Saturday, November 8, 2008

Giant Sucking Sound

If I was a retailer in Dublin I would be lobbying hard to close the border with Northern Ireland - quickly. I spoke recently to a retailer in South County Dublin about the outlook for the Christmas shopping season. In her view her biggest competitive threat is not the nearby Dundrum Shopping Centre but rather the Sprucefield Shopping Centre nearly 100 miles away across the border.

Over the past few weeks I've spoken to a large number of consumers and they are all saying the same thing: 'Go North for Christmas'. This is a disaster, of course, for the Republic's already battered retailers. Our political leaders (I know, don't laugh, it's rude) have called on consumers to be more patriotic and shop 'local'. Nevertheless the same geniuses have decided to increase the vat rate in December to 21.5% because [ ]. Sorry, I meant to write in a rational explanation at the end of that sentence but for the life of me I can't think of one.

Irish retailers are heading into a perfect storm: not only is the economy in a deepening recession, on most measures their costs of doing business are rising (thanks to local authority rates among other burdens); and even worse, the euro is stronger than ever against sterling. This time last year a shopper heading North would have got £7 worth of goods for €10; today they will get £8 worth for €10. Expect to hear a giant sucking sound this Christmas as shoppers surge across the border.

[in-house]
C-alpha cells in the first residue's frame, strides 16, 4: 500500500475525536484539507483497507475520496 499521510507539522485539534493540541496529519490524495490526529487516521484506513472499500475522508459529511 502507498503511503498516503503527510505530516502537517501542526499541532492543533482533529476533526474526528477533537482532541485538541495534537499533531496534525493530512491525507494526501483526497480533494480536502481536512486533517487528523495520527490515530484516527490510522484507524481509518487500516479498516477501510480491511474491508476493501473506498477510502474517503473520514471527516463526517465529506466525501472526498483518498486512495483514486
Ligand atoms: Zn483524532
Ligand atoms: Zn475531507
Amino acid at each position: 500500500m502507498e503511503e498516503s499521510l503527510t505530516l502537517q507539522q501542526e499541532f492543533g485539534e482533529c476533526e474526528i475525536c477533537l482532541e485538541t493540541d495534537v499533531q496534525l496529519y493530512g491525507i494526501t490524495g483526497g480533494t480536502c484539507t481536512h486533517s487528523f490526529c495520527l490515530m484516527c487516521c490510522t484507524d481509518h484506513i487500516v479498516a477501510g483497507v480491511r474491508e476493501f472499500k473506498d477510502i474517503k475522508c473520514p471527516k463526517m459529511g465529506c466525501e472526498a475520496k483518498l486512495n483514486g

Can it get any worse? Unfortunately yes. As the graph shows - from the excellent Nationwide Consumer Confidence Index - Northern Irish consumers have seen the steepest falls in consumer confidence of any region in the UK. That means only one thing: consumer spending by Northern consumers will fall because of the measurable relationship (pdf) between bad economic news, consumer confidence and subsequent spending up to 12 months later.

Northern Irish retailers will have only one option: cut their prices (even) further in order to attract more bargain-hungry, euro-bearing Southern shoppers. The South Dublin retailer I spoke to is now seriously thinking about opening a store in Newry. I don't blame her.

1 comment:

  1. This is of course not about NI being cheap: it's about the Republic being expensive. Anecdotal evidence: the brother just bought a good second-hand car in the North for literally half what he was asked for in the South. And that's taking import taxes etc into account.

    The problem must in part be that customers will no longer bear the margins retailers have become accustomed to, or to be more precise, are willing to pay in time so that they pay less in cash.


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